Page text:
In his latest blog, IACCM’s Tim Cummins touches the raw nerve every in-house lawyer is aware of. We have all encountered it: the last minute engagements, the unrealistic expectations; the push-back when we identify significant risk in the terms presented, being labelled as the ‘sales prevention department’…
The good news is, we may very well have the key to breaking through that stalemate in our own hands.
Steps we can take
We may not always be able to influence external agreements to the degree we wish to, but we can do our best to ensure that our standard terms of business can be readily understood by our colleagues in sales. After all, they have to go out and sell our company’s goods and services to clients, and must be able to explain the conditions of sale to our clients. Not only that: we need to make an effort to understand the company’s overall business objectives, but also the work and drivers of our colleagues in sales and related disciplines.
Let me explain. We may be able to draft an agreement in such a way that it is easily understood, but that is only the first ‘leg’ of the total business process. We need to understand how the document is intended to be used (method), by who (users), for what purposes (purpose) and in what circumstances (situation).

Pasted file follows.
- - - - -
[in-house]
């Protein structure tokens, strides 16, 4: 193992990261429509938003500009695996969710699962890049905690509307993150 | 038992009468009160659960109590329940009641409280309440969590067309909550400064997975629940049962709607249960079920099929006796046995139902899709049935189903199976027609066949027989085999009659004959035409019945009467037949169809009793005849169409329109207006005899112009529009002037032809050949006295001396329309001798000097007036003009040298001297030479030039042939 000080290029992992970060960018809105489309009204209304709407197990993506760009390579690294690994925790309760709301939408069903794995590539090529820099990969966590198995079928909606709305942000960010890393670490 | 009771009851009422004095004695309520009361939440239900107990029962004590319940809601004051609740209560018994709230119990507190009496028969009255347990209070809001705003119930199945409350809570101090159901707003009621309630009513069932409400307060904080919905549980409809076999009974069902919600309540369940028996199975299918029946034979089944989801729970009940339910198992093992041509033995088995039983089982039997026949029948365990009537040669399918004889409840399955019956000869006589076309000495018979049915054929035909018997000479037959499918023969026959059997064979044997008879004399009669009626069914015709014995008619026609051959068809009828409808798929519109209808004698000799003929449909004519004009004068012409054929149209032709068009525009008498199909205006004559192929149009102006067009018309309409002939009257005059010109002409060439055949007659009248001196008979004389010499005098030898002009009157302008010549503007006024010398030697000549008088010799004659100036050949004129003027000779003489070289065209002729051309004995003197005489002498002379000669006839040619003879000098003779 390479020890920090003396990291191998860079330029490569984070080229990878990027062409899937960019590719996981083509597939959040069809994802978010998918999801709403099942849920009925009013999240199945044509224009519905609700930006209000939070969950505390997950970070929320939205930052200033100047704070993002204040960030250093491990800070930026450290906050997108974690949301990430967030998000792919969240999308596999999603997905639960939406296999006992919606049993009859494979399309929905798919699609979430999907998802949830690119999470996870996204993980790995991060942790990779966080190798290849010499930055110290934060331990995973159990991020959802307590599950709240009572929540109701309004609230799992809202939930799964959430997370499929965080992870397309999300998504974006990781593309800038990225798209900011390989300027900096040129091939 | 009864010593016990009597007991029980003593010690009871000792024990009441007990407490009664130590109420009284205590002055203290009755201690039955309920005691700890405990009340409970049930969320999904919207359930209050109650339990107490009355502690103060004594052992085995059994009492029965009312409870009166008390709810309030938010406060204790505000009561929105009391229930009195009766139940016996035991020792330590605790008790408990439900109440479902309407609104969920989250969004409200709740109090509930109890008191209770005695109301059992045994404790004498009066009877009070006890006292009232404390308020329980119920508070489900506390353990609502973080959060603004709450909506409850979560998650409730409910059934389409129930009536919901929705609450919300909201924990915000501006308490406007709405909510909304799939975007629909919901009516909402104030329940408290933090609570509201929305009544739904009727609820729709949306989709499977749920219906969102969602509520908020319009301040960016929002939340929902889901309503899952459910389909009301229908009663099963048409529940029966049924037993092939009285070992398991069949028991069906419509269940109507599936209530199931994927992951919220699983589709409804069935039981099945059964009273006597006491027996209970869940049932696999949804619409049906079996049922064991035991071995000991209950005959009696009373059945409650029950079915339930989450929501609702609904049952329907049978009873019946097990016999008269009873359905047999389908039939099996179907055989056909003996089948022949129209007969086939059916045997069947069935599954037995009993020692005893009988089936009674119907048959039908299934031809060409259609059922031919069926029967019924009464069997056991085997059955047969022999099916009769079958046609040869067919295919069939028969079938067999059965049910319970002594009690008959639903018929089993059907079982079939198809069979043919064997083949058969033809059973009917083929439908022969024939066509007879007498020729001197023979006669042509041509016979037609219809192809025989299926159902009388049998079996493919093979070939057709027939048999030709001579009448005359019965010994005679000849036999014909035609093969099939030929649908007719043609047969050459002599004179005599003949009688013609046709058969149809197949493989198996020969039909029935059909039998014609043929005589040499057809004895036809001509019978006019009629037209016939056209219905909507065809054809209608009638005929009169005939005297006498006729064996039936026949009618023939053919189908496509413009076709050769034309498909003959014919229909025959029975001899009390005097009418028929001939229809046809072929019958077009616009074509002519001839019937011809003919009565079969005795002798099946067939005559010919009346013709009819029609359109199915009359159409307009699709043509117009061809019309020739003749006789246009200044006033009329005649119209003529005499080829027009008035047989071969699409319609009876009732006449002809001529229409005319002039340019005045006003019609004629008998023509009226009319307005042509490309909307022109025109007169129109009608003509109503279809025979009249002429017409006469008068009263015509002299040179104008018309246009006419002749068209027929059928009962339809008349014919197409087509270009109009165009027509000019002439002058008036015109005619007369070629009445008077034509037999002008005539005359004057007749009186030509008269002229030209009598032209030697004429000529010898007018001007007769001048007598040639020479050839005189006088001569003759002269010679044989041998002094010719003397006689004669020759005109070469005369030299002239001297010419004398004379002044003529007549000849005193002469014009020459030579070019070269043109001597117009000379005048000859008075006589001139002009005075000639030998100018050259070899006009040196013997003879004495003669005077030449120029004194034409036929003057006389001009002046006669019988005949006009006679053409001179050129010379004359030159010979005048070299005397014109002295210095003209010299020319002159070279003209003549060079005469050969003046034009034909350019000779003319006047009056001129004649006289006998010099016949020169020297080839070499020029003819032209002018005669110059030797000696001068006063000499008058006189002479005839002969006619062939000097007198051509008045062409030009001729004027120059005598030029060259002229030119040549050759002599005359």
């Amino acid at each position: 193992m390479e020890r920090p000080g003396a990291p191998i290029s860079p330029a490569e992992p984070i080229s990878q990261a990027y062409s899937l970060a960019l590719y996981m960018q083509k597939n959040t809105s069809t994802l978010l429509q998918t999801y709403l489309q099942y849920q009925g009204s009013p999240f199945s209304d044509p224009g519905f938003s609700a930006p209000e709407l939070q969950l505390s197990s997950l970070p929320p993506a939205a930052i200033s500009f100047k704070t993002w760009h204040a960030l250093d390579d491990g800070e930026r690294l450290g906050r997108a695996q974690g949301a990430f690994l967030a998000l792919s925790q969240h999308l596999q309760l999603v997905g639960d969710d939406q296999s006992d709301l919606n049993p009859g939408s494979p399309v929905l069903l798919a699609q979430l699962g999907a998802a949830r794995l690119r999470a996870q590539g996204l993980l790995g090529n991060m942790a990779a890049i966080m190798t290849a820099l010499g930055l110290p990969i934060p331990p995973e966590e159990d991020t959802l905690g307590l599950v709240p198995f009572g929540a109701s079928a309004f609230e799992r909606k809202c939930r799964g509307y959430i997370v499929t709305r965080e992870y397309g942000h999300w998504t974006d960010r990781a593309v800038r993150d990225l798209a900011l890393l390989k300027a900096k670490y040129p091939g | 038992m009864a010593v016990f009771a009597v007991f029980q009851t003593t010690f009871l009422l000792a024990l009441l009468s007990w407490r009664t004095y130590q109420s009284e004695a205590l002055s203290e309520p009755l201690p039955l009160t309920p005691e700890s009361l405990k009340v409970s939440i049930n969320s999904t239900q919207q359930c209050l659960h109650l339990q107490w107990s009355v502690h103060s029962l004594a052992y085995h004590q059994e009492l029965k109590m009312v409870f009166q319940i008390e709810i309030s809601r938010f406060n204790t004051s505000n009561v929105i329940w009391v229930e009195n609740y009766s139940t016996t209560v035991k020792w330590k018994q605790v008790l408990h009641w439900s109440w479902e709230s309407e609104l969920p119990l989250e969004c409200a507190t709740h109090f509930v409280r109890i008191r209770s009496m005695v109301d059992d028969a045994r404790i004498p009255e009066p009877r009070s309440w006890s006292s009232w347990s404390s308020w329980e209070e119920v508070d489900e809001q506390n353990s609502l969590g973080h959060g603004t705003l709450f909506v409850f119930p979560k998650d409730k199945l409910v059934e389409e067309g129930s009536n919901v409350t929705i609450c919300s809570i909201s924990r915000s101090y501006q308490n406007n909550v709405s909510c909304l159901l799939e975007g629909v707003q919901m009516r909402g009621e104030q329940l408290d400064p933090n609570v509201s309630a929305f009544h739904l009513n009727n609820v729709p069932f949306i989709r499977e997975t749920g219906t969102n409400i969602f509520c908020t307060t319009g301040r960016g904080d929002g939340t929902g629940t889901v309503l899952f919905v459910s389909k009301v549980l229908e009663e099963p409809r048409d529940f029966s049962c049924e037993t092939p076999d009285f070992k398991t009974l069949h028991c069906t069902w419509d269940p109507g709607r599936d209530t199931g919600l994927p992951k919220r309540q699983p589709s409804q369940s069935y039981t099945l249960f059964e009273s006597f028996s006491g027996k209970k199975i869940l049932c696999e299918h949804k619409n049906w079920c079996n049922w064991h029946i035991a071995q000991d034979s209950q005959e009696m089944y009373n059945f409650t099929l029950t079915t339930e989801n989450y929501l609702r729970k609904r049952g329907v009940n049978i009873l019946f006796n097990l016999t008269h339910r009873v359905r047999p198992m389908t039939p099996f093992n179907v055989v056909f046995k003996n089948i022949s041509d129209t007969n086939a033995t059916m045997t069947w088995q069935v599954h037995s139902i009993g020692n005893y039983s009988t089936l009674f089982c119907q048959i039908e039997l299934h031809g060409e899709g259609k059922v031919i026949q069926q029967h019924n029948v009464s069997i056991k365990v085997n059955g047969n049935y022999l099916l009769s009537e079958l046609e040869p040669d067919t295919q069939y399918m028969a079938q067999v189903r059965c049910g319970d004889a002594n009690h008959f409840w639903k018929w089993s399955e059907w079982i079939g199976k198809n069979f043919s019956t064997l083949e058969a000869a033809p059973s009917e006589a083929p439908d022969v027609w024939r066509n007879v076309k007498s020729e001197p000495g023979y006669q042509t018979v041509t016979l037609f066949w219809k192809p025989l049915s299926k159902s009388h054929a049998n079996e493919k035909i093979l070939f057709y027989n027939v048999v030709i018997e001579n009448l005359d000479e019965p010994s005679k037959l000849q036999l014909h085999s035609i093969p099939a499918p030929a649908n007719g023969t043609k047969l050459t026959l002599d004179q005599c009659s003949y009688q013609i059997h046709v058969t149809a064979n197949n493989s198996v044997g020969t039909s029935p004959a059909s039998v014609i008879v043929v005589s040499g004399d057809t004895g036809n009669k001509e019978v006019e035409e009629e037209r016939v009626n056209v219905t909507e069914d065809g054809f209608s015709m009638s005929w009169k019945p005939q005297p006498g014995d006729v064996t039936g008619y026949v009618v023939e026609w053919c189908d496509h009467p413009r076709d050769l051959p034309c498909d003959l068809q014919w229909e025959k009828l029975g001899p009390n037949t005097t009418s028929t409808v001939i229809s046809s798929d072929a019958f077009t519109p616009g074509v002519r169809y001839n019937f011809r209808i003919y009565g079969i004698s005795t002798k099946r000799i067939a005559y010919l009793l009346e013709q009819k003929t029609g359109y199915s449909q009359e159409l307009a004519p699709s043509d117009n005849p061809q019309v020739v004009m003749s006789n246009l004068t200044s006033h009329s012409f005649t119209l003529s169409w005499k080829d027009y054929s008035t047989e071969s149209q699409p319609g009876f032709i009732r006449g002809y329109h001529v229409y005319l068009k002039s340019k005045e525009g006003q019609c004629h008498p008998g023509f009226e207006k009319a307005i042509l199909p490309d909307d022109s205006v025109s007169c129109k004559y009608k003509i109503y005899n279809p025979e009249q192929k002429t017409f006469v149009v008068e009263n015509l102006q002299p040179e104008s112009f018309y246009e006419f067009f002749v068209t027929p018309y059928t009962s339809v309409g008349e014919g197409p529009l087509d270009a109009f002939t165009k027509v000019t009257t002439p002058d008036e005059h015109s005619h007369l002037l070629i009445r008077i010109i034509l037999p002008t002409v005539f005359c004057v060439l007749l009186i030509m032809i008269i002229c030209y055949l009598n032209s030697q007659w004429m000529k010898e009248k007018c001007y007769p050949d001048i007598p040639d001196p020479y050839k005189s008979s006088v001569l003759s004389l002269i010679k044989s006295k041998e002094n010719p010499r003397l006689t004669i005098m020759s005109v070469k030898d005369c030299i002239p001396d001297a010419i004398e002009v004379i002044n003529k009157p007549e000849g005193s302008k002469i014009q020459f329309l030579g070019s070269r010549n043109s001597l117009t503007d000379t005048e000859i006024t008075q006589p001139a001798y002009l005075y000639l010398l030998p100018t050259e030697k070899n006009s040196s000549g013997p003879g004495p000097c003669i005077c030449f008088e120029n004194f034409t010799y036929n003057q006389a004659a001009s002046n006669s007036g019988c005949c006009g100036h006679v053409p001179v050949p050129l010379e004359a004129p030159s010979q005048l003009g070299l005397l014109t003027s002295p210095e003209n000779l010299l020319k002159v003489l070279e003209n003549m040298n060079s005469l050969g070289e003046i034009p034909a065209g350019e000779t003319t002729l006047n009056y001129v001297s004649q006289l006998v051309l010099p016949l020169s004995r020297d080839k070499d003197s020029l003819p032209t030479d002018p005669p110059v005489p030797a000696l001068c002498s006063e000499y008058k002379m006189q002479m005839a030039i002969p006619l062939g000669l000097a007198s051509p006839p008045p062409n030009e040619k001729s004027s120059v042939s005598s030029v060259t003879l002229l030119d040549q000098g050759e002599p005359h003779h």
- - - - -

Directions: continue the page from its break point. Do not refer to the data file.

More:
We need to understand how the intended users of the document will use the document, by what methods and for what purposes. The form of the document needs to facilitate those methods and purposes, and it needs be flexible enough to facilitate future change. This means we need to work closely with colleagues who have the requisite knowledge of operational processes and IT systems in our organisation.
If this seems like a lot of hard work, think about the return on investment: the change in perception.
By engaging with colleagues from other departments across the organisation and demonstrably taking their views on board, you can begin to turn around that dreaded sticky label of ‘sales prevention’. What’s more, you’ll now be in a position to sit down with your colleagues in sales and agree concrete business process changes with them that lead to your advice being sought at the earliest stage of potential new business.